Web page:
Orientation contrast and entropy contrast in the genesis of subjective contours along thin lines

Barbara J. Gillam, Susan G. Wardle, Elia Vecellio

Research output: Contribution to journalArticlepeer-review

3 Citations (Scopus)


Subjective contours are widely considered to be an aspect of the perception of occlusion, but considerations of occlusion do not always drive predictions of their strength. Occluding surfaces have no necessary relationship to the contours they occlude, yet it is commonly predicted that subjective contours will be strongest for inducer alignments that are orthogonal to inducer orientations. In several papers we have proposed that a lack of relationship between inducers and their alignment promotes seeing subjective contours. We explore this further here using horizontal or near-horizontal thin-line inducers arranged vertically with linearly aligned terminations along central gaps. Subjective contour strength was measured using the method of paired comparison in two experiments. The weakest subjective contours were found when the gap was orthogonal to the inducers and parallel to the outer edges of the line set. Subjective contours were strengthened by orientation contrast, defined either as a nonorthogonal relationship between the gap and the inducers or as nonparallelism between the gap and the outer alignments of the inducers. The effect was replicated at both high and low line densities. We also confirmed a strong effect of high inducer entropy (variations in inducer orientation and separation) with thin-line inducers. The results support the view that the lack of a relationship of alignments to what is aligned is a major determinant of subjective contour strength.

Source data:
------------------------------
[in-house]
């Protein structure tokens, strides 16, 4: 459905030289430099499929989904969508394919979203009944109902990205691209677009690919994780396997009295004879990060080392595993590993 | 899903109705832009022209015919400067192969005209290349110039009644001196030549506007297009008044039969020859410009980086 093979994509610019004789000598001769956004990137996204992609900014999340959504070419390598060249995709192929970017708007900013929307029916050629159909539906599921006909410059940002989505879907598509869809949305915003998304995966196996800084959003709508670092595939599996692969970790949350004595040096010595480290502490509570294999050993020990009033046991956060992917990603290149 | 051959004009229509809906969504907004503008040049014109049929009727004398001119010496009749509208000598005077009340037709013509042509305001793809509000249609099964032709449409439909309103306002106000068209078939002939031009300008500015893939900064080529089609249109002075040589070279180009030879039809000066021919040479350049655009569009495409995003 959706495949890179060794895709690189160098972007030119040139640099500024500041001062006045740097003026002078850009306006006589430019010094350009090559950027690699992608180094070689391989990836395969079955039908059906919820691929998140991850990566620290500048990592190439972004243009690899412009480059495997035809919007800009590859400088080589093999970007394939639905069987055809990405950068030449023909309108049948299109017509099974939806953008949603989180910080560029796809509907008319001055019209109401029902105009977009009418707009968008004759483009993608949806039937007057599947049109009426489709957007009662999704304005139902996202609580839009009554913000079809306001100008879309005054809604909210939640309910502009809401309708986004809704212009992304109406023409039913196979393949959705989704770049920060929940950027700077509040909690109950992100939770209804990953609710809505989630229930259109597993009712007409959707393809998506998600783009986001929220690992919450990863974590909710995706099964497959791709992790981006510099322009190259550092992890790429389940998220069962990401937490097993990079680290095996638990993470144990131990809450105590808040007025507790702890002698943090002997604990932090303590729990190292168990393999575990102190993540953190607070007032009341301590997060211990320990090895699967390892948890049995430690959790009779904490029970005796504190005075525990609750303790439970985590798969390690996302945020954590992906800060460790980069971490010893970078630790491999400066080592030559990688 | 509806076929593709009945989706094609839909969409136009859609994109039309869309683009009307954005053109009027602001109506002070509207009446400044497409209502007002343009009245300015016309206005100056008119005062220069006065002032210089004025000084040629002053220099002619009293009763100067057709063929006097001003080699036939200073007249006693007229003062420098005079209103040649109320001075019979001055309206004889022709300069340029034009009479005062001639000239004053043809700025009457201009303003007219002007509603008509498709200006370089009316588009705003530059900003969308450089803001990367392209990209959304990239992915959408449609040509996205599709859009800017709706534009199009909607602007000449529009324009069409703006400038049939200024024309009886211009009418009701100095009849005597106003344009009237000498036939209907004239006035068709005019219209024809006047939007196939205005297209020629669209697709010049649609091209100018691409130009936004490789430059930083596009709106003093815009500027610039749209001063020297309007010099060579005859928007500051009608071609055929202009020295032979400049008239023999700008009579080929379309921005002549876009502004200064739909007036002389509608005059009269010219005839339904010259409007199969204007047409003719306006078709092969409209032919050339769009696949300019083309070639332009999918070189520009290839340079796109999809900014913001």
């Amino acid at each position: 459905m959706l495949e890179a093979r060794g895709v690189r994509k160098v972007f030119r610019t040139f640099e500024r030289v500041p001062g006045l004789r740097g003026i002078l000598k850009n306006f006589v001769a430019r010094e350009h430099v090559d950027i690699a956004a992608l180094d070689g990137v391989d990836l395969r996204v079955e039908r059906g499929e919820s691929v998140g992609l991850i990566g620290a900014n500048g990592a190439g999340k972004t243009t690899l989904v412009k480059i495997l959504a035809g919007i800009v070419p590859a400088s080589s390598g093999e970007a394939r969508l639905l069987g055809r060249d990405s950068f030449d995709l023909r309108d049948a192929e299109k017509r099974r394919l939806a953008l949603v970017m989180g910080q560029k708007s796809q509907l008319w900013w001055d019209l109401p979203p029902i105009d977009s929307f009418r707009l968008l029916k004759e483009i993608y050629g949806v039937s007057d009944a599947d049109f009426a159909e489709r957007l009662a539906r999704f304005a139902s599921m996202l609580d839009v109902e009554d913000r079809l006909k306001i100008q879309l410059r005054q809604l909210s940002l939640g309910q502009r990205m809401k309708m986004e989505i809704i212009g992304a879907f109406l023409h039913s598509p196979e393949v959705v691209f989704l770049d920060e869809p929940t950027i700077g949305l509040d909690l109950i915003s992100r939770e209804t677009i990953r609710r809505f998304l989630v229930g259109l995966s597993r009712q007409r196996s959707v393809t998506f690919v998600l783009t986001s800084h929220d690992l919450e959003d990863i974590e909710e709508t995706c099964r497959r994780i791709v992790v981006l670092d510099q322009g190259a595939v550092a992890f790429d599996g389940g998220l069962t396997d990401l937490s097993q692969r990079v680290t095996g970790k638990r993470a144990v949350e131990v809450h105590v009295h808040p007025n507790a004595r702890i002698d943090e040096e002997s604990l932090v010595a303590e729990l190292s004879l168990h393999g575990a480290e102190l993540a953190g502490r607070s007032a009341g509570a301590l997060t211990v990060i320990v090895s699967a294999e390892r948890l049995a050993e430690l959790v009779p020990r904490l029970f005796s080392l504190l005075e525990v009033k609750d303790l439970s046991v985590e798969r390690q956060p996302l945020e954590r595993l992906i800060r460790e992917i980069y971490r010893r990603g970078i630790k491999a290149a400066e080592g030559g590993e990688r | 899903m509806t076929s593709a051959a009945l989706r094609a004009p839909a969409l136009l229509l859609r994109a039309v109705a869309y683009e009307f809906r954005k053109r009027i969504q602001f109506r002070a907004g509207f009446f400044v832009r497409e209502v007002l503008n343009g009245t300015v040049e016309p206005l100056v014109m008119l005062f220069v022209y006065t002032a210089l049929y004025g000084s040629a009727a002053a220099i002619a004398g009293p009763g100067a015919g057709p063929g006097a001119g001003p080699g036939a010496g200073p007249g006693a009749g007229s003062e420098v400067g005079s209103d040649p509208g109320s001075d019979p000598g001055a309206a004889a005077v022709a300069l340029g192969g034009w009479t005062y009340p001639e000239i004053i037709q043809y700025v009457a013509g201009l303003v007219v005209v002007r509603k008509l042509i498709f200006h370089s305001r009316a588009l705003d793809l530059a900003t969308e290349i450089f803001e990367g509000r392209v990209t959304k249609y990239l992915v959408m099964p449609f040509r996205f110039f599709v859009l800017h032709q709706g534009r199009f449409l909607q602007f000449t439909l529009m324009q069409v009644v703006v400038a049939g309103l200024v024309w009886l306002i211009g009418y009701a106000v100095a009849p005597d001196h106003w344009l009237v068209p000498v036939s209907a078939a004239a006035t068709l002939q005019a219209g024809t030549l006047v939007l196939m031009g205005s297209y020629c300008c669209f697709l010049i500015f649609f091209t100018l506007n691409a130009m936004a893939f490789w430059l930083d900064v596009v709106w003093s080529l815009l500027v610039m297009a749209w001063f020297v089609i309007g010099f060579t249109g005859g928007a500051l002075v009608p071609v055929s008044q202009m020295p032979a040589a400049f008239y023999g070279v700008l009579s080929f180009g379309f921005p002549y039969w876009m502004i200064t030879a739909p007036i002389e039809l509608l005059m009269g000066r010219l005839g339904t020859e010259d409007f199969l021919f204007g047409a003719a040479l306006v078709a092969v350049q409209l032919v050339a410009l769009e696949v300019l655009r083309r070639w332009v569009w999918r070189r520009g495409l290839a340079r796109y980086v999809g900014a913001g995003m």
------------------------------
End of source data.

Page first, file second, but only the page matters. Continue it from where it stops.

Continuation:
Original languageEnglish
Pages (from-to)7-22
Number of pages16
Issue number1
Publication statusPublished - 2014
Externally publishedYes


  • End-stopped cells
  • Entropy
  • Occlusion
  • Orientation contrast
  • Subjective contours


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